District parents are without clear plans for middle school expansions after DCPS officials canceled the planning process for a new arts magnet middle school. DCPS officials confirmed the suspension with Greater Greater Washington last week and said the need for a city-wide comprehensive middle school plan required “rethinking all our options.”
DCPS officials also pointed to city-wide needs more than a year ago when they removed Patrick Pope as principal of Hardy Middle School and tapped him to design and lead the new arts magnet middle school, despite objections by parents that this move would result in fewer middle school options.
DCPS spokesperson Fred Lewis did not respond to multiple requests last week for information on a city-wide planning process for middle schools. The only existing middle school plan for the District is the Ward 5 Great Schools plan, which is defined by a political boundary and is not city-wide.
Former Chancellor Michelle Rhee reassigned Pope from principal of the successful Hardy Middle School in May 2010 despite the objections of parents, teachers and students. Rhee tasked Pope with creating the arts-focused magnet middle school that was to open in Fall 2011.
Pope is now principal of Savoy Elementary in southeast DC.
A blue ribbon advisory panel was created to guide the planning of the new school. Design and funding concerns delayed the new school’s opening from 2011 to 2012, according to an October 2010 email from DCPS, but no more updates had been provided to parents.
When asked last week about the status of the new arts magnet middle school, DCPS Spokesperson Lewis had this to say:
We stopped the planning process for a proposed arts magnet middle school last school year with the appointment of Patrick Pope as principal of Savoy Elementary. This school year, faced with major questions to resolve around school closures and a city-wide demand for a comprehensive middle school plan, we are rethinking all of our options.
Lewis did not address follow-up questions about the status of any city-wide comprehensive middle school plan.
While District parents often feel comfortable sending their children to their neighborhood elementary school, they usually find their local middle school to be unacceptable. As a result, there is heavy competition amongst out-of-boundary families for lottery slots to two successful middle schools, Deal and Hardy.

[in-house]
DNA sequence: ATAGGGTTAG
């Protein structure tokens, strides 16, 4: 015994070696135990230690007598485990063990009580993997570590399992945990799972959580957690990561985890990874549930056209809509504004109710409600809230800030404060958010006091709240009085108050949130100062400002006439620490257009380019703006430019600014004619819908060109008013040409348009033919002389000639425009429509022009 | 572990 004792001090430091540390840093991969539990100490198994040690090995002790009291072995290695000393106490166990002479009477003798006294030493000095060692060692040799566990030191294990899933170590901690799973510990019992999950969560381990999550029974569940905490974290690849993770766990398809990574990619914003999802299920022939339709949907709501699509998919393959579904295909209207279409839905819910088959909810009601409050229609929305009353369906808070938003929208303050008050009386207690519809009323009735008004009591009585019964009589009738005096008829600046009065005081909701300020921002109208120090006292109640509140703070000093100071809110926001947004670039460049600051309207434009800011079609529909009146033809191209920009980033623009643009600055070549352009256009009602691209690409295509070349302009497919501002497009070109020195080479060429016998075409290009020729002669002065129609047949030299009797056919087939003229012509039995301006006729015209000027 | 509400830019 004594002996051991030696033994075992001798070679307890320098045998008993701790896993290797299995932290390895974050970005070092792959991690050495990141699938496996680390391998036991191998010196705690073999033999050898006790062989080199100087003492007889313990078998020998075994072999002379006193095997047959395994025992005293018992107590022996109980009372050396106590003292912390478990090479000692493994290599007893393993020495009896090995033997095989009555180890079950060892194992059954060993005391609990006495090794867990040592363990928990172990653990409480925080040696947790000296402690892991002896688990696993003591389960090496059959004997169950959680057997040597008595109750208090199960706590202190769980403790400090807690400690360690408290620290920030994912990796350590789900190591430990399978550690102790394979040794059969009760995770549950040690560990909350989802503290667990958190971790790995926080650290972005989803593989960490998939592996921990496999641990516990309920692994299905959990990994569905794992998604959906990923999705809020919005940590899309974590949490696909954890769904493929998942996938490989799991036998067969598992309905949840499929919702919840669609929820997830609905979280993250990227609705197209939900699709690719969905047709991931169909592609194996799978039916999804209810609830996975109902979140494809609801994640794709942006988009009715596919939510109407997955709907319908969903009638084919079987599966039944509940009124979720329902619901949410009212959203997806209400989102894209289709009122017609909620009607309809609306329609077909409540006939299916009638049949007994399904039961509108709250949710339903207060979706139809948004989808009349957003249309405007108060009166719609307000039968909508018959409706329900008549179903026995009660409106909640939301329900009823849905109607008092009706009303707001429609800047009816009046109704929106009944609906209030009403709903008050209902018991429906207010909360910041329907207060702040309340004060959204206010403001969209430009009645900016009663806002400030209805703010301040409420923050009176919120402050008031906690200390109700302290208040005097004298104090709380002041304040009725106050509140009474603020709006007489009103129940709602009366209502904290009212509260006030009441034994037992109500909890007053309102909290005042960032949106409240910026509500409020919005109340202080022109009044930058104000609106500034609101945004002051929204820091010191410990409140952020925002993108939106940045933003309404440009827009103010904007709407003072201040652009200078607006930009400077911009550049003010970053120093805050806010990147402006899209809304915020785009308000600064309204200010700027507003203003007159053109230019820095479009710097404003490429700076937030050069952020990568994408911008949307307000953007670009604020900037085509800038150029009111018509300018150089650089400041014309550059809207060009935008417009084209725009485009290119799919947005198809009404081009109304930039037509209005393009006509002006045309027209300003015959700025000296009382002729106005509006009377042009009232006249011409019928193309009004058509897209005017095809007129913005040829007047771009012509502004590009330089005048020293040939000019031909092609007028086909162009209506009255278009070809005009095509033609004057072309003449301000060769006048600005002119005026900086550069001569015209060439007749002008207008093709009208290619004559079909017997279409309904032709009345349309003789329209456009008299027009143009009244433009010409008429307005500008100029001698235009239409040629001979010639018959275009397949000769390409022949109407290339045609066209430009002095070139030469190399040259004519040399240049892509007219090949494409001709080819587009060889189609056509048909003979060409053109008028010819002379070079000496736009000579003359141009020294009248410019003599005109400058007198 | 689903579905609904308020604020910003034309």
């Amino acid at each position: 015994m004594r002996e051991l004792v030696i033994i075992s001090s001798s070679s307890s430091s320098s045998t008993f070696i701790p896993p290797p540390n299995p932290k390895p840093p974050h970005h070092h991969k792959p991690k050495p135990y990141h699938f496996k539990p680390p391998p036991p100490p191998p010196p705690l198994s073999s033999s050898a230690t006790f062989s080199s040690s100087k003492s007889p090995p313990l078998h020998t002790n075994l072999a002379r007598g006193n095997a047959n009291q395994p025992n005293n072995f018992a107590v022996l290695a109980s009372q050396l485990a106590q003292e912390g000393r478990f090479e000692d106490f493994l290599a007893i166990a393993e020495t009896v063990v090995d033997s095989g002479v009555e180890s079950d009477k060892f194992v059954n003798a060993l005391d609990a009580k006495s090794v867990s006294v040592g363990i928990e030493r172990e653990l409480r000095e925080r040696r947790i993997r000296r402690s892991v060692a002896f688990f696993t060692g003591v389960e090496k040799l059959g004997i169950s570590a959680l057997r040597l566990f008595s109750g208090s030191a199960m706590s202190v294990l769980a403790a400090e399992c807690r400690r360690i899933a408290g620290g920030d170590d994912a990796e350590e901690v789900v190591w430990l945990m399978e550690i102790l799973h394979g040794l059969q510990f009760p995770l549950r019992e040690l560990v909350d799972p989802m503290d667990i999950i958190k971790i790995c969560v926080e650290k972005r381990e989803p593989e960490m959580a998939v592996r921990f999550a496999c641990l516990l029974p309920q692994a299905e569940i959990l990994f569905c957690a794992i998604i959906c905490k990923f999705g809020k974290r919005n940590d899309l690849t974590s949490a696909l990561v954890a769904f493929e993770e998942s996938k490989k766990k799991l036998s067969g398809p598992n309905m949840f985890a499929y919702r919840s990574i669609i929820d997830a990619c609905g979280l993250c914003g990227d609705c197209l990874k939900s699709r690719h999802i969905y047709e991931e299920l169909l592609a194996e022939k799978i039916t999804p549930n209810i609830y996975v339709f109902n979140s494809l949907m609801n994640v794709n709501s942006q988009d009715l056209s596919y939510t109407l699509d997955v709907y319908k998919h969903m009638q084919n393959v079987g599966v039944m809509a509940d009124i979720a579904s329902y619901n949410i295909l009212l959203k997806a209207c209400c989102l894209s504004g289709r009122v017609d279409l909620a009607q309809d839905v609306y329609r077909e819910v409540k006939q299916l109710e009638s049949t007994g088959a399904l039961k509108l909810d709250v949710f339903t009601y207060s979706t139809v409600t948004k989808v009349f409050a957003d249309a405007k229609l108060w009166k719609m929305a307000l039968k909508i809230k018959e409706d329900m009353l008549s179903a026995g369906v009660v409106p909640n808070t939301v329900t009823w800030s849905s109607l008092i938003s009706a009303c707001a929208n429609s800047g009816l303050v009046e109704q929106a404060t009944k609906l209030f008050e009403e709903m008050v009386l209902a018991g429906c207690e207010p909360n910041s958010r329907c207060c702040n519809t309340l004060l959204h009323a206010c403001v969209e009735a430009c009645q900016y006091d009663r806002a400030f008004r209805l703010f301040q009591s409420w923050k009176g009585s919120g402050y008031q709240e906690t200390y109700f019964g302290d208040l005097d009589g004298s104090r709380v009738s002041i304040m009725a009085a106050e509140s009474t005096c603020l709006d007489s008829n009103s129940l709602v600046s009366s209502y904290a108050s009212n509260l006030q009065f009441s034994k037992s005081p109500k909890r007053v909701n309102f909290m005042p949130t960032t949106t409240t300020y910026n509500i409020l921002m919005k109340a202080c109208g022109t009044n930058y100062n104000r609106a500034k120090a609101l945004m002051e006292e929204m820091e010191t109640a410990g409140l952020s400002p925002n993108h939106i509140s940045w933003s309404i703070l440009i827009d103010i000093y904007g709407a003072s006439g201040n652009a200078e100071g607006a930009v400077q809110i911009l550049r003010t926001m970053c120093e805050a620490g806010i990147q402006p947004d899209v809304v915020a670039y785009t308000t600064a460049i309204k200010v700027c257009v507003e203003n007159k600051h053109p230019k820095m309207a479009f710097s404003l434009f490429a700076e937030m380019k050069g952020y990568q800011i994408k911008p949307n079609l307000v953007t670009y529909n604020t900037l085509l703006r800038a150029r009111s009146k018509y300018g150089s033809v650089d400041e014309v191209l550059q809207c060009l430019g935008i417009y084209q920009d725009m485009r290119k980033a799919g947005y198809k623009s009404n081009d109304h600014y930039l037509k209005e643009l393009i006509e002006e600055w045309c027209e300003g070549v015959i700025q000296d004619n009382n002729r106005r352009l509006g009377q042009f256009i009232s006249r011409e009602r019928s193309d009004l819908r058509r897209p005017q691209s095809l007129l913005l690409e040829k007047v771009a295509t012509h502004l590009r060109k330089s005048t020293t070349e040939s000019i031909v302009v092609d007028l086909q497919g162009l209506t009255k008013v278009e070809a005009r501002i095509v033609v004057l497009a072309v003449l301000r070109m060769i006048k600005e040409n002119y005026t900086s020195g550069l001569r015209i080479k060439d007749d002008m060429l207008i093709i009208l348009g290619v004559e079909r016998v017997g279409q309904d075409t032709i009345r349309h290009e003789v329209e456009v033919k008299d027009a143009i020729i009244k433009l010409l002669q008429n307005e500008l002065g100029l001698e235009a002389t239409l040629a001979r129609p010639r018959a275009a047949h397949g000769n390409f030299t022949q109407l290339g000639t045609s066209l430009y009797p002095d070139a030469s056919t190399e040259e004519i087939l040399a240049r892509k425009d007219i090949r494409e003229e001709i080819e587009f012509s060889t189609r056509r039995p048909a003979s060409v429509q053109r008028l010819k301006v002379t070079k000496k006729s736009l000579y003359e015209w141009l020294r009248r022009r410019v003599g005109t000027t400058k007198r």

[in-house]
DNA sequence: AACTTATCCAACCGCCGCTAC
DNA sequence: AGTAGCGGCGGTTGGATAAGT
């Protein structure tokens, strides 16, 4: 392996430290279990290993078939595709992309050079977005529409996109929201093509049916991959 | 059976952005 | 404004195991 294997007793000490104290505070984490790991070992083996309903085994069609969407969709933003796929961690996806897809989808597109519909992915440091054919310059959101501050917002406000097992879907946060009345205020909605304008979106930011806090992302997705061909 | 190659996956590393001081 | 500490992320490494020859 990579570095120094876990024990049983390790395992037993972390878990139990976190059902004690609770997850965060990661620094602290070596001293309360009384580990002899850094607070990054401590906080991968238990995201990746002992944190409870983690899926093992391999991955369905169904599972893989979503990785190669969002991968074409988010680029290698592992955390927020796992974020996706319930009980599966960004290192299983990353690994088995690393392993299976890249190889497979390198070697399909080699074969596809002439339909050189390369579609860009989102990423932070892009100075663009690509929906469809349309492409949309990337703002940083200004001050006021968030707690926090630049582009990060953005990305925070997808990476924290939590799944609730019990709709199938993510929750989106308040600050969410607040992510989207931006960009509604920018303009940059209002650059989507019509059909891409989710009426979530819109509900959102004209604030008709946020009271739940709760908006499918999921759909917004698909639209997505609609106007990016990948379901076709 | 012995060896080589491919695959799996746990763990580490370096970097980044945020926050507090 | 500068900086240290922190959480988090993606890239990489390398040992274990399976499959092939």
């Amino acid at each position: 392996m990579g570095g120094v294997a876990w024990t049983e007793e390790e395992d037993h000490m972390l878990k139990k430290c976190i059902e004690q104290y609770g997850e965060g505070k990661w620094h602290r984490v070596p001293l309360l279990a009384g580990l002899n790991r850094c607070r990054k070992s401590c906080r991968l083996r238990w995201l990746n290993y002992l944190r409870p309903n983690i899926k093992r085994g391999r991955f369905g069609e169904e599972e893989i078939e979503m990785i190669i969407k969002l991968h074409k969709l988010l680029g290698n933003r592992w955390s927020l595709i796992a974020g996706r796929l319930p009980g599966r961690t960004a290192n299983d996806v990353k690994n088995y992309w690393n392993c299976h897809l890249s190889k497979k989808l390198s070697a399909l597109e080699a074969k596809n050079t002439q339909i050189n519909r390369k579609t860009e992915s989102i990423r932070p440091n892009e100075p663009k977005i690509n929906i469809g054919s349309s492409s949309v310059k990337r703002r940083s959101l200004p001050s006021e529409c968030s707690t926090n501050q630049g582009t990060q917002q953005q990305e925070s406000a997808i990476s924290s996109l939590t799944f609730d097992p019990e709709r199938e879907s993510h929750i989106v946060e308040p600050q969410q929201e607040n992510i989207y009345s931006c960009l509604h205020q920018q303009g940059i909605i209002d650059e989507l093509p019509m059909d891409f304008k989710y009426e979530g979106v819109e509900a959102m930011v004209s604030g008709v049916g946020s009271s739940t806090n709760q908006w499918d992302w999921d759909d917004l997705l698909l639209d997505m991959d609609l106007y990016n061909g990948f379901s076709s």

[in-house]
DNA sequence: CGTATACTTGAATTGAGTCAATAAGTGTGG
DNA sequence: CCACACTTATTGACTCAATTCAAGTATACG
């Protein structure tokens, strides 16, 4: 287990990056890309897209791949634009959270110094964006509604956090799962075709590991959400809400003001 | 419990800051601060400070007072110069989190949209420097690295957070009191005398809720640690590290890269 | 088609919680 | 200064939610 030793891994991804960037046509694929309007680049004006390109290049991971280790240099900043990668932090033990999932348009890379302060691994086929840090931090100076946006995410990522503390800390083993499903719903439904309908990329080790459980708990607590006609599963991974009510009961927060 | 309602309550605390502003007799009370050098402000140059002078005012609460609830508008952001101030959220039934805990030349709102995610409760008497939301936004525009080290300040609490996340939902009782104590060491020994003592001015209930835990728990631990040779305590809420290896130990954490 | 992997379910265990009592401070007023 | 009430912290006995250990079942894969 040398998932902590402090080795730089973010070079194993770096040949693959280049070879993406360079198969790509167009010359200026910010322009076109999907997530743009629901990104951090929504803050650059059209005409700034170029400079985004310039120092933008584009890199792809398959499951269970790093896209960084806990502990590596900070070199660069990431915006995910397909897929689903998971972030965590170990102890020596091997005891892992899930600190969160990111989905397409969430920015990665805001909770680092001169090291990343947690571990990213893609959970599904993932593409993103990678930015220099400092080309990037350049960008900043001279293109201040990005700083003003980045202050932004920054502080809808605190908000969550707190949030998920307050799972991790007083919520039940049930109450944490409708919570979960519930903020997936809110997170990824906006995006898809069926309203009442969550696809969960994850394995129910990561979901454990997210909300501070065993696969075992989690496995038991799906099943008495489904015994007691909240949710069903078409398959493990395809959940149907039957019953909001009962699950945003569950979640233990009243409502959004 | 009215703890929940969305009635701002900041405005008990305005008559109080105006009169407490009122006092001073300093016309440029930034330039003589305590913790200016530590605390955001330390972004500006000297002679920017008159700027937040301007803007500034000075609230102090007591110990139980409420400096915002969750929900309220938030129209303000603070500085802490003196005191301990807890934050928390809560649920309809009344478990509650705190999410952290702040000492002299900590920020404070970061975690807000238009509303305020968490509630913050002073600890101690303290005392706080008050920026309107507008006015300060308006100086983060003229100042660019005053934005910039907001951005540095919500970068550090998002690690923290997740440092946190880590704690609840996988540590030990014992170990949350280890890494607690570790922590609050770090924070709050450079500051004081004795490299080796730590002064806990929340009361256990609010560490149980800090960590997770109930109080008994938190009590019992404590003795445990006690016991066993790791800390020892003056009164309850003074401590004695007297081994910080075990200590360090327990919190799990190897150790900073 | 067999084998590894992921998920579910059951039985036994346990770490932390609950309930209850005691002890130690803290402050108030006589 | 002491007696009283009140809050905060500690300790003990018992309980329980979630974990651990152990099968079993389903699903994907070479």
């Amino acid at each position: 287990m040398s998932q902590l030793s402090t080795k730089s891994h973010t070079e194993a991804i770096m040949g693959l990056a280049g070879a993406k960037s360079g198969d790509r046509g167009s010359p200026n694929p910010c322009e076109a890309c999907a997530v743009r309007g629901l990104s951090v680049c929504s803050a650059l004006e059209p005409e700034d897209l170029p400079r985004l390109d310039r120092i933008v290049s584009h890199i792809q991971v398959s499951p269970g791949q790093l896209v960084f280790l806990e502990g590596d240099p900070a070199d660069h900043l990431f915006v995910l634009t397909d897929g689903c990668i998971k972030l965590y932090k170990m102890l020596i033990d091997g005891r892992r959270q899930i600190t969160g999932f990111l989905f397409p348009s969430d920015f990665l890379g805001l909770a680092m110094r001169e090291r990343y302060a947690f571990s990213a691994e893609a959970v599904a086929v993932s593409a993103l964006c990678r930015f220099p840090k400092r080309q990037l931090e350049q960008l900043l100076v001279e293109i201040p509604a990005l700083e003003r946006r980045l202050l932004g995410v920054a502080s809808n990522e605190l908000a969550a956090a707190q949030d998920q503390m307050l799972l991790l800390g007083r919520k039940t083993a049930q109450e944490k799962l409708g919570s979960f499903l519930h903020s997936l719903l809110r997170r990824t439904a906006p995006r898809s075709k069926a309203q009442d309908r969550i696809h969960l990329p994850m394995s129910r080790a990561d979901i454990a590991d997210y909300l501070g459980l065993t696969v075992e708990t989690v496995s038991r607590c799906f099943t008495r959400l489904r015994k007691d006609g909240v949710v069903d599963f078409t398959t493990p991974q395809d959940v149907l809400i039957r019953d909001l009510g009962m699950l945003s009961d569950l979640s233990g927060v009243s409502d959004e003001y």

Deal Middle School, in Tenleytown, has 83-89% reading and math proficiency scores, and is in high demand with 61% of its spots filled by in-boundary students. Hardy Middle School, just north of Georgetown, is an arts-focused middle school with 66-75% proficiency scores and only 13% in-boundary enrollment.
Most other public middle schools have proficiency scores below 50% and aging buildings. Deal and Hardy were each modernized in the past 5 years.
The lack of middle school options forces many parents to move to suburbs in Fairfax, Montgomery, Arlington and Prince George’s Counties. Others who don’t move often take their chances with the out-of-boundary lotteries for Deal and Hardy, or apply to charter middle schools such as Washington Latin.
When the district reassigned Pope from Hardy, out-of-boundary parents worried this move would reduce middle school options. Some think his removal was meant to bring in a principal who would better recruit in-boundary students into Hardy, thus further reducing middle school options for families out of the Hardy boundary of Palisades and Georgetown.
Rhee promised these parents that their options would in fact increase with the creation of a new arts magnet middle school led by Pope. The cancellation of this school, as a result, is particularly hard for parents to accept.
DCPS cites the need for a city-wide comprehensive middle school plan, and yet the only one that exists is the Ward 5 plan. After several months of meetings with Ward 5 parents, DCPS Chancellor Kaya Henderson announced last month a plan for 3 new middle schools in Ward 5.
However, Ward 5 is a political boundary that has no relation to school boundaries. Just as half of Ward 3 children feed into Ward 2’s Hardy Middle School, and half of Ward 2 children feed into Shaw @ Garnet Patterson Middle School in Ward 1, so Ward 5 children feed into districts in neighboring wards and vice versa. The only reason to plan middle schools by ward is if a Councilmember demanded such a plan.
DCPS is correct that a city-wide, comprehensive middle school plan is what is needed. Parents were led to believe that such a plan existed and was the basis for tapping Pope to lead a new arts magnet middle school.
If a city-wide middle school plan is being created, DCPS should be more transparent about it as it has been with its Ward 5 school planning. If such a plan is not in the works, then it should become a top priority for DCPS. A comprehensive, city-wide middle school plan is the most effective way to retain District families who will otherwise move to the suburbs.